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Trump’s Collective Punishment of the Iranian People

Trump speaks at Washington rally against the Iran deal back in September 2015. Credit: Olivier Douliery/Sipa USA/Newscom

In addition to his awful remarks on Yemen, Mike Pompeo made some not-so-veiled threats against the Iranian people in his recent interview with BBC Persian:

Well, remember, just so you remember, the leadership has to make a decision that they want their people to eat [bold mine-DL]. They have to make a decision that they want to use their wealth to import medicine, and not use their wealth to fund Qasem Soleimani’s travels around the Middle East with – causing death and destruction. That’s the Iranian Government’s choice on how to use Iranian wealth. If they choose to squander, if the Iranian leadership chooses to spoil it, if they choose to use it in a way that doesn’t benefit the Iranian people, I’m very confident the Iranian people will take a response that tries to fix that themselves as well.

One moment, administration officials will feign friendship and goodwill for the people and claim that they want Iranians to be “successful,” and the next they will threaten them with starvation and deprivation while blaming it on the targeted government. The latter is the language of extortionists and hostage-takers. Pompeo might as well be saying, “Why are you making us starve your people and deprive them of medicine?” It’s repellent, and confirms that the administration’s policy is one intended to punish the entire population.

Virginia Pietromarchi reports on the destructive effects that the sanctions are already having:

Humanitarian goods such as food, medicines and medical devices are in theory exempted from US sanctions. However, in practice, US restrictions on financial transactions between Iran and foreign banks are so tight that it is virtually impossible to implement the exception on humanitarian trade. In other words, even when Iran can find foreign pharmaceutical companies willing to sell necessary drugs, it generally can’t pay for them. This situation is a direct result of the US government’s issuing of harsh fines for violations of its secondary sanctions.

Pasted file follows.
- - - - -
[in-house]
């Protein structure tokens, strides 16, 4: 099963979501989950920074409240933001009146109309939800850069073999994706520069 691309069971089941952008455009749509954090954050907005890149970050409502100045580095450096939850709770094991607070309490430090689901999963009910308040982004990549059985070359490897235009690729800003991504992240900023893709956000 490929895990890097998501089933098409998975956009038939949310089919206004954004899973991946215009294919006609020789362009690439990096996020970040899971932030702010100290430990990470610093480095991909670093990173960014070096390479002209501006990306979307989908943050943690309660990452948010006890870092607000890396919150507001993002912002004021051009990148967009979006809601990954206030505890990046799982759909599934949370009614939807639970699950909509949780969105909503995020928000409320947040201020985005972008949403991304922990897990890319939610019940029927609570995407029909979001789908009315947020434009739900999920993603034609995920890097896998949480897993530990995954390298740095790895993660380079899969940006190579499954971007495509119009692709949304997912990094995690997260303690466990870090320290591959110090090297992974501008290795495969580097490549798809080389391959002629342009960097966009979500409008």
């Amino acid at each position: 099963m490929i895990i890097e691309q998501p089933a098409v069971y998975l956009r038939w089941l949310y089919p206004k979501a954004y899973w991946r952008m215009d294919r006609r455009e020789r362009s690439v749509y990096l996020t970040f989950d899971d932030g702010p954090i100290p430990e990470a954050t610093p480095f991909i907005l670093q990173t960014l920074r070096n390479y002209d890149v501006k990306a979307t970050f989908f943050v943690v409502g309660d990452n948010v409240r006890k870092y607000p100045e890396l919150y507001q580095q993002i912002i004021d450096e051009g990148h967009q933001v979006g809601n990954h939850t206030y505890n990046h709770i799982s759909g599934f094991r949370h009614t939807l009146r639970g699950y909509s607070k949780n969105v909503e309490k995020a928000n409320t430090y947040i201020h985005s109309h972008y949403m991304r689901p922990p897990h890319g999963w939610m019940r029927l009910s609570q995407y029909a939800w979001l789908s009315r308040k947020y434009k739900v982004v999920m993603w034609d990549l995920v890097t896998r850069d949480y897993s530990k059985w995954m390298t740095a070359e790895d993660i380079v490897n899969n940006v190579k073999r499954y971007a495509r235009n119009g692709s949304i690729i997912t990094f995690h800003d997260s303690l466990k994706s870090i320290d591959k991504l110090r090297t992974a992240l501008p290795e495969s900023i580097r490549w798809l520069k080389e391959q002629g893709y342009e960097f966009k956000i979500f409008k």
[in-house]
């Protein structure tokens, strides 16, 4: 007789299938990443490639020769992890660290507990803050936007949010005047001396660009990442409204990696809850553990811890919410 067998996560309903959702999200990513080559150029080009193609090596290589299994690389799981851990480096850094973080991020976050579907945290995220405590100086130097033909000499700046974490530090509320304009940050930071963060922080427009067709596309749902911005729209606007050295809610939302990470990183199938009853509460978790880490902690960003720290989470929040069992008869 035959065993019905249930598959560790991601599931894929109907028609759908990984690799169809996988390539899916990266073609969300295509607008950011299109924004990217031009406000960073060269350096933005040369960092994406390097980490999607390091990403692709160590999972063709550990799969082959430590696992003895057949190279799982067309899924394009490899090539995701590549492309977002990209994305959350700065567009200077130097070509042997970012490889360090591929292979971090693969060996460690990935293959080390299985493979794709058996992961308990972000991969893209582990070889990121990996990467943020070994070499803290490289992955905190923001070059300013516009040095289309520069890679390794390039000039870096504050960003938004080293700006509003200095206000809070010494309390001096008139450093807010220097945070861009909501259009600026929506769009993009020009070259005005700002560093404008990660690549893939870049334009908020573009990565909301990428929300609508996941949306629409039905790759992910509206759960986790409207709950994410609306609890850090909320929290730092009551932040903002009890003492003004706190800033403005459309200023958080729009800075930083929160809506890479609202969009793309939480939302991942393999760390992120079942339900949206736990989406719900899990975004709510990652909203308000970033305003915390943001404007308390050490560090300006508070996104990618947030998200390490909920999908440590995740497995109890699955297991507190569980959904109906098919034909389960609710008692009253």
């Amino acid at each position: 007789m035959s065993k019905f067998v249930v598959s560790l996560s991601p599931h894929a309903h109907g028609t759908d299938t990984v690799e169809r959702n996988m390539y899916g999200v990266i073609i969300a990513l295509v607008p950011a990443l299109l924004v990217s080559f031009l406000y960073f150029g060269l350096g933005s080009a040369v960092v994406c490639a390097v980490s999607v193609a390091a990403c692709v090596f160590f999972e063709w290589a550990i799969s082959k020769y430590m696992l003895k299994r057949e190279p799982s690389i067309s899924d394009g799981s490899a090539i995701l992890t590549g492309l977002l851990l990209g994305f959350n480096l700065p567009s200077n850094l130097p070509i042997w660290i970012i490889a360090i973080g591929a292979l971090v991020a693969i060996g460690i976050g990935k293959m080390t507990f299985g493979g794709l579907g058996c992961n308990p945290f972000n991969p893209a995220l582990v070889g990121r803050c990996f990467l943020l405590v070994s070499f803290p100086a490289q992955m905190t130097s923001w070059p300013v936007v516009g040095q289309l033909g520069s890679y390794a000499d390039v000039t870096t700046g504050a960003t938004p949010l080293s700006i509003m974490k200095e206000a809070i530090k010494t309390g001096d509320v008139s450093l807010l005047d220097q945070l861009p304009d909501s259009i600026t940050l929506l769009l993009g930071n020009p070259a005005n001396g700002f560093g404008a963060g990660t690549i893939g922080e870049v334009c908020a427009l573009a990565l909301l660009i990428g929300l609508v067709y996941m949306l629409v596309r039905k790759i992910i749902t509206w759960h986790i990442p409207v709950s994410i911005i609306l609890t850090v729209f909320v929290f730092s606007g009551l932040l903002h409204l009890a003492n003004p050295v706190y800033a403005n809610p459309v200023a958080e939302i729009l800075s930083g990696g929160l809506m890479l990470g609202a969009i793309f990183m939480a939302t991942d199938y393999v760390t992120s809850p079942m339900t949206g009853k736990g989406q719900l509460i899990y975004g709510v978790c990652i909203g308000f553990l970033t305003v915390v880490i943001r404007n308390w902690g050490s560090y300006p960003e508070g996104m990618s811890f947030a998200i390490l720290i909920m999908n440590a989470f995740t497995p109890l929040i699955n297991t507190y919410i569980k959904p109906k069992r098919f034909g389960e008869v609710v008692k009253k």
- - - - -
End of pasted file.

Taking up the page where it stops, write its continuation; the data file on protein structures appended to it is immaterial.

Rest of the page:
Read more: http://www.al-monitor.com/pulse/originals/2018/11/iran-sanctions-medicine-jcpoa-trump-nuclear-deal-patients.html#ixzz5WTutrhV7

Many observers noticed the threat against the Iranian people in Pompeo’s remarks:

When a foreign power strangles a country’s economy and makes it extremely difficult or impossible for many of the people to be able to afford food and medicine, it is the foreign power that is responsible for the deprivation and hardship that follows. Pompeo thinks that “the Iranian people will take a response that tries to fix that,” by which he means some sort of uprising against the government, but all that this policy is going to do is cause misery among the most vulnerable people in Iran while entrenching the regime further. The Trump administration would very much like to shift the blame for the suffering created by their sanctions policy, but no one is going to buy their self-serving claims and the policy is going to backfire on them.

about the author

Daniel Larison is a senior editor at TAC, where he also keeps a solo blog. He has been published in the New York Times Book Review, Dallas Morning News, World Politics Review, Politico Magazine, Orthodox Life, Front Porch Republic, The American Scene, and Culture11, and was a columnist for The Week. He holds a PhD in history from the University of Chicago, and resides in Lancaster, PA. Follow him on Twitter.

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